School of Physical and Chemical Sciences Te Kura Matū Seminar Series

Joint SPCS lecture series - Sugars - sweet as and What is Dark Matter?

Speaker

Antony Fairbanks and Chris Gordon

Institute

School of Physical and Chemical Sciences, University of Canterbury

Time & Place

Wed, 14 Nov 2018 12:00:00 NZDT in West Room 701, Level 7

All are welcome

Abstract

This is the fourth in a series of joint school seminars showcasing SPCS research …..

Antony Fairbanks

Sugars – sweet as…

Sugars are the most abundant and diverse organic molecules on the planet. Besides their well-known functions as energy sources, or as structural components of biological systems, they play a myriad of other vital roles throughout biology.

I will discuss some of our recent work in the carbohydrate field which encompasses: arduous synthetic organic chemistry, synthetic transformations of sugars in water without protecting groups, medicinal chemistry, biocatalysis, and the production and investigation of complex glycoconjugates such as glycopeptides and glycoproteins.

 

Chris Gordon

What is Dark Matter?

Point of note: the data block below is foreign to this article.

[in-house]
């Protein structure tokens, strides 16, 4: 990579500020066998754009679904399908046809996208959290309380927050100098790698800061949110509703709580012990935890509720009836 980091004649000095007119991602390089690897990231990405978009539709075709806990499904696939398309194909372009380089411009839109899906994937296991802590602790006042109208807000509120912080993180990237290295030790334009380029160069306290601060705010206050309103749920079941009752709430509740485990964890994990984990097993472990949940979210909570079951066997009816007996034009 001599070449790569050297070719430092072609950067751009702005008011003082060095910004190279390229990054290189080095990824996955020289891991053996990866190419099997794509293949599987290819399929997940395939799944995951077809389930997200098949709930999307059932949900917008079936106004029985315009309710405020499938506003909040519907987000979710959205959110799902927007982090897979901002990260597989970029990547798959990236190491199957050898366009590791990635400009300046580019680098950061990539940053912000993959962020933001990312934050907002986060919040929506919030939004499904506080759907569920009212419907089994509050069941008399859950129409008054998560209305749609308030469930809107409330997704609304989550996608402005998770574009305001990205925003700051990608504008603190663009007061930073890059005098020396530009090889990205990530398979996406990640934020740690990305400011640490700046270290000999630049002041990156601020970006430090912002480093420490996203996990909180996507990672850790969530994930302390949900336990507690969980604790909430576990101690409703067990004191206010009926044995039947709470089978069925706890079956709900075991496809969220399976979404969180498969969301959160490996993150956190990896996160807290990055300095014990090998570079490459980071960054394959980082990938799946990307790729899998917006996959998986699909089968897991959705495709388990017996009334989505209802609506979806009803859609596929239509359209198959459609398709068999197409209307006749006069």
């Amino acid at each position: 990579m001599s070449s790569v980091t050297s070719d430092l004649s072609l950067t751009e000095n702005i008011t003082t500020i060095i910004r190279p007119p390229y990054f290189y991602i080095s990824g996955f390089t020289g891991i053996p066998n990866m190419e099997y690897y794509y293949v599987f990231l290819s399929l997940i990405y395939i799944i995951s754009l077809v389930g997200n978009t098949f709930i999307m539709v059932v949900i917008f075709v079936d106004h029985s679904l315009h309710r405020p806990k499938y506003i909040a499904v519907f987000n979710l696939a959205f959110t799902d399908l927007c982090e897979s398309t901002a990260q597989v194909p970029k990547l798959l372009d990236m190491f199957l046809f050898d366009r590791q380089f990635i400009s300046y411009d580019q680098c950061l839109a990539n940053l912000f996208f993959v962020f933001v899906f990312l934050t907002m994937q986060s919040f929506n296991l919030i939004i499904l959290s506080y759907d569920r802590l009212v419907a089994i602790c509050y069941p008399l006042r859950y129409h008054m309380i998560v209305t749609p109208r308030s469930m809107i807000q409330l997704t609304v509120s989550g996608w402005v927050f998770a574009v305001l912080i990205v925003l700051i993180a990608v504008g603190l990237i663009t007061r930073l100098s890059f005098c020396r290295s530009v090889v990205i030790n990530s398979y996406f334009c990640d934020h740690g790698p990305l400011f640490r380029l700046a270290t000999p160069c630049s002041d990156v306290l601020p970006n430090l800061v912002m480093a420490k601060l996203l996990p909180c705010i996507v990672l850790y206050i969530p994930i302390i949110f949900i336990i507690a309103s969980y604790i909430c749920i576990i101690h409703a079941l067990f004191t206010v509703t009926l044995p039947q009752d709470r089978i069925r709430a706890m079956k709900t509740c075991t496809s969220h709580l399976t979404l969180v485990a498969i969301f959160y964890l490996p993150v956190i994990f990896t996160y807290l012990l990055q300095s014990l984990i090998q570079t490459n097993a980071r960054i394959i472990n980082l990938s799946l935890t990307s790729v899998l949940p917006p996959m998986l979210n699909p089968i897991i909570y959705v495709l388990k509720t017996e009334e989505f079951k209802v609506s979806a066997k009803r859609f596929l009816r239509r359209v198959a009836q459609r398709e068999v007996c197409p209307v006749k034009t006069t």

Cosmology seeks to understand the large-scale structure and contents of the Universe. Current data indicate that there is a mysterious new type of matter known as “dark matter” which is about five times more numerous than ordinary matter consisting of atoms.  Dark matter appears not to interact with light or ordinary matter in any way except gravitationally. However, some theories of particle physics indicate that dark matter may also have a non-negligible interaction via the weak nuclear force. This would mean that in areas of dense dark matter concentrations (such as the centre of our Galaxy) there may occasionally be self-annihilating collisions between dark matter particles which result in the production of ordinary matter and radiation such as gamma-rays. One of my main current research interests is investigating whether there are any signs of these gamma rays. However, a major difficulty is that there are many standard astrophysical sources of gamma rays such as pulsars, which are rapidly spinning neutron stars. As I will discuss, there is currently no definitive evidence that the gamma rays coming from the Galactic Centre are due to self-annihilating dark matter particles. However, we can’ t yet confidently identify the source of all of the observed gamma rays from the Galactic Centre. The upcoming Square Kilometre Array radio telescope provides one hope of determining if the unexplained gamma rays from the Galactic Centre are coming from pulsars.